601. Tully’s Letters from Tripoly. 3 vols. 8vo.—Much curious information on the domestic life and manners of the inhabitants, and more insight into female manners and character, than is generally gained respecting the females of this part of Africa.
602. Captain Lyons’ Travels in Northern Africa, from Tripoly to Mouzzook. 1821. 4to.—Though the object of these travels was not accomplished, they contain much information on the geography of central Africa collected during them. On this important point, the Quarterly Review should be consulted.
603. Schousboe Betrachtungen uber das Gewaesrich, en Marokko. Copenhag. 1802. 8vo.—This work, translated from the Danish, relates chiefly to the botany, metereology, soil and productions of Morocco; and on other topics it gives accurate and valuable information.
604. Viaggio da Tripoli alto Frontiere dell’ Egitto. 1817. P. Della Cella.—The scene of these travels must give them an interest and value, since they embrace “one of the oldest and most celebrated of the Greek colonies,” and a country “untrodden by Christian feet since the expulsion of the Romans, the Huns, and the Vandals, by the enterprising disciples of Mahomet,” The work, however, proves that its author was not qualified to avail himself of such a new and interesting field of enquiry, remark, and research, to the extent which might have been expected.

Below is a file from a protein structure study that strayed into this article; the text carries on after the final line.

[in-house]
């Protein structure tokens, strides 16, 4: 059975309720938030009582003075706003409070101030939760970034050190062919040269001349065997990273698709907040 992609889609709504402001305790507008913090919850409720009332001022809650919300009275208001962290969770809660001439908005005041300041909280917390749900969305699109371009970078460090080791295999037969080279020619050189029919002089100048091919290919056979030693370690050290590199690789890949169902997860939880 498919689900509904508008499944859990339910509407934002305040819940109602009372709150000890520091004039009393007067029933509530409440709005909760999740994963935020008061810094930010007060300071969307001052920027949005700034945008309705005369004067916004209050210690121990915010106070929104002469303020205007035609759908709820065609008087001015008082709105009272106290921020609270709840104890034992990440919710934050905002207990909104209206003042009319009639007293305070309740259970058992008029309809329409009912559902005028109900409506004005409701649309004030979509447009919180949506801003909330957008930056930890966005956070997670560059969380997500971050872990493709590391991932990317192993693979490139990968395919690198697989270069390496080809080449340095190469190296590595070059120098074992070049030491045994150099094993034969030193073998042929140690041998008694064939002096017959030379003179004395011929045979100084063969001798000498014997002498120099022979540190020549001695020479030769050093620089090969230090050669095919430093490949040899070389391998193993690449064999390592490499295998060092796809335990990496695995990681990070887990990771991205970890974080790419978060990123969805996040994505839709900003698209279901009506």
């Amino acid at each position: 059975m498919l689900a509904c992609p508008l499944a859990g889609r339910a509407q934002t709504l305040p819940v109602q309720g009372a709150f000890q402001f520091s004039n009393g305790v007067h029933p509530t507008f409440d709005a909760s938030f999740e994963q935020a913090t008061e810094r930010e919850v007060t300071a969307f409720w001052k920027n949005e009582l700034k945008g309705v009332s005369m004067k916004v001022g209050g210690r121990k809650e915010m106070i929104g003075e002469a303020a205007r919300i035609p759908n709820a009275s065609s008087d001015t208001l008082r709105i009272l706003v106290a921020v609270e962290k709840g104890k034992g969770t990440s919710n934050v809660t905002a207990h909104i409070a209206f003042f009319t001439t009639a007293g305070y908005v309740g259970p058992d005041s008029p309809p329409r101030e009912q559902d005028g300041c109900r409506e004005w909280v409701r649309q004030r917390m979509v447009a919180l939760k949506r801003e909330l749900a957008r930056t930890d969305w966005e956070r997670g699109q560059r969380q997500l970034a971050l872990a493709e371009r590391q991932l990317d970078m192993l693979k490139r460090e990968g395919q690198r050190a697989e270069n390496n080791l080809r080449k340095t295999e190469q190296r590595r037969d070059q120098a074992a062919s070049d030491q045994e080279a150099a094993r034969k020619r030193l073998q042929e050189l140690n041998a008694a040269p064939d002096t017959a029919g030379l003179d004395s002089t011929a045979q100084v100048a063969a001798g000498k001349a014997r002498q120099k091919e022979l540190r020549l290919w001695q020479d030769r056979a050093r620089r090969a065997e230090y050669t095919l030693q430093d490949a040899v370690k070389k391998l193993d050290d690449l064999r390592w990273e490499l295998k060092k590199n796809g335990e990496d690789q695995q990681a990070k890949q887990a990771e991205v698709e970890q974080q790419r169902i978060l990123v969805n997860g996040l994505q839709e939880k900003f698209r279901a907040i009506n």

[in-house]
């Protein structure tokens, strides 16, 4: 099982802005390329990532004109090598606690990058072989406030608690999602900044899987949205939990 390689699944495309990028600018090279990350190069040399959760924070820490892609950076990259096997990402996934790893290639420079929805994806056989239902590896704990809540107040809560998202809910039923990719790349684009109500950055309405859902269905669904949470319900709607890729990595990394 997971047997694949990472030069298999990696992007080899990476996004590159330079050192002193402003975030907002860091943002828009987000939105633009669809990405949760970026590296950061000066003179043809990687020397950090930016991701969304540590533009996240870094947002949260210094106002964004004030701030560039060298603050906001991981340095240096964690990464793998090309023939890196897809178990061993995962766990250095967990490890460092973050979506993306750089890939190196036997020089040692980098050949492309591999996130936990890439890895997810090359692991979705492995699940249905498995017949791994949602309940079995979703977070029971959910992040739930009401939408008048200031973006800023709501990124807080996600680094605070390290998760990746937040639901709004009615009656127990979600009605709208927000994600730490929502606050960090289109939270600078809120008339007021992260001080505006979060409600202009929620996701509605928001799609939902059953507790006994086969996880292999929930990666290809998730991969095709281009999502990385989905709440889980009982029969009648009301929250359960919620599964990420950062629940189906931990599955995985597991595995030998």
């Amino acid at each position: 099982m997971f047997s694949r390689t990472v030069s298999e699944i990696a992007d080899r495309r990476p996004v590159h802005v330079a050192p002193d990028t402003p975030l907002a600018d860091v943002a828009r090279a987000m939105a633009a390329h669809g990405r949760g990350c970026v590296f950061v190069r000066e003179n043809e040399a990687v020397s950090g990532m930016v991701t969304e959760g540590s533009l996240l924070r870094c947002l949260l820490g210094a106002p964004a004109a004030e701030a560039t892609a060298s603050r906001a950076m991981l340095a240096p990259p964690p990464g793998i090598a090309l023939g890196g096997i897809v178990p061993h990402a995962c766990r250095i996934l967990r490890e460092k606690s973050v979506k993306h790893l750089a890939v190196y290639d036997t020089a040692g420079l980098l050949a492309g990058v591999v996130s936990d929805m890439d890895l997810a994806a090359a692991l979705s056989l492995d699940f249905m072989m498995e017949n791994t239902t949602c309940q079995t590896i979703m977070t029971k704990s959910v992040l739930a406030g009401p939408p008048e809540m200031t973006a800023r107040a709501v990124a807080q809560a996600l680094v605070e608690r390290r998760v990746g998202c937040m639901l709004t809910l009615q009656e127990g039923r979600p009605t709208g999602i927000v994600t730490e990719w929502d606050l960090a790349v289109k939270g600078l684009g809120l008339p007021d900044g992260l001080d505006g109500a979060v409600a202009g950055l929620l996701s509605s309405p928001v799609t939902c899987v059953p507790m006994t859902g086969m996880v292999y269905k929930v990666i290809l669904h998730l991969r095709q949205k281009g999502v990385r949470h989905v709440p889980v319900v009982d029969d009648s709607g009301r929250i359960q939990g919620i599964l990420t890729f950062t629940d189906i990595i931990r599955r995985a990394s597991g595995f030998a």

Whoever wishes to be informed respecting the state of Egypt and its inhabitants during the remotest ages to which they can be traced, must have recourse to the accounts given of them in the Scriptures, and by Herodotus and other ancient writers. During the dark and middle ages, as they are called, information may be drawn from the following sources.
605. Abdollatiphi Historiae Egypti Compendium, Arabice et Latine. Oxford, 1800. 4to.—There are several editions of this work: the one, the title of which we have just given, was edited by Professor White. He also published a preceding one without the Latin version; which was republished at Tubingen, with a preface by Paulus. An interesting and instructive “Notice de cet ouvrage,” was published by Sacy, the celebrated orientalist, at Paris, in 1803. The Arabian author relates what he himself saw and learnt in Egypt, and is particularly full on the plants of the country; the historical part occupies only the two last chapters; he lived towards the end of the twelfth century.
606. Abulfedae Descriptio Egypti, Arabice et Latine, notas adjecit J. Michaelis. Gottingen, 1776. 4to.—This author lived in the fourteenth century, and was celebrated for his geographical knowledge, of which this work is a valuable proof.
607. L’Egypti de Murtadi. Paris, 1666. 12mo.—This work of the middle ages, translated from an Arabic manuscript belonging to Cardinal Mazarin, is curious, but extremely rare.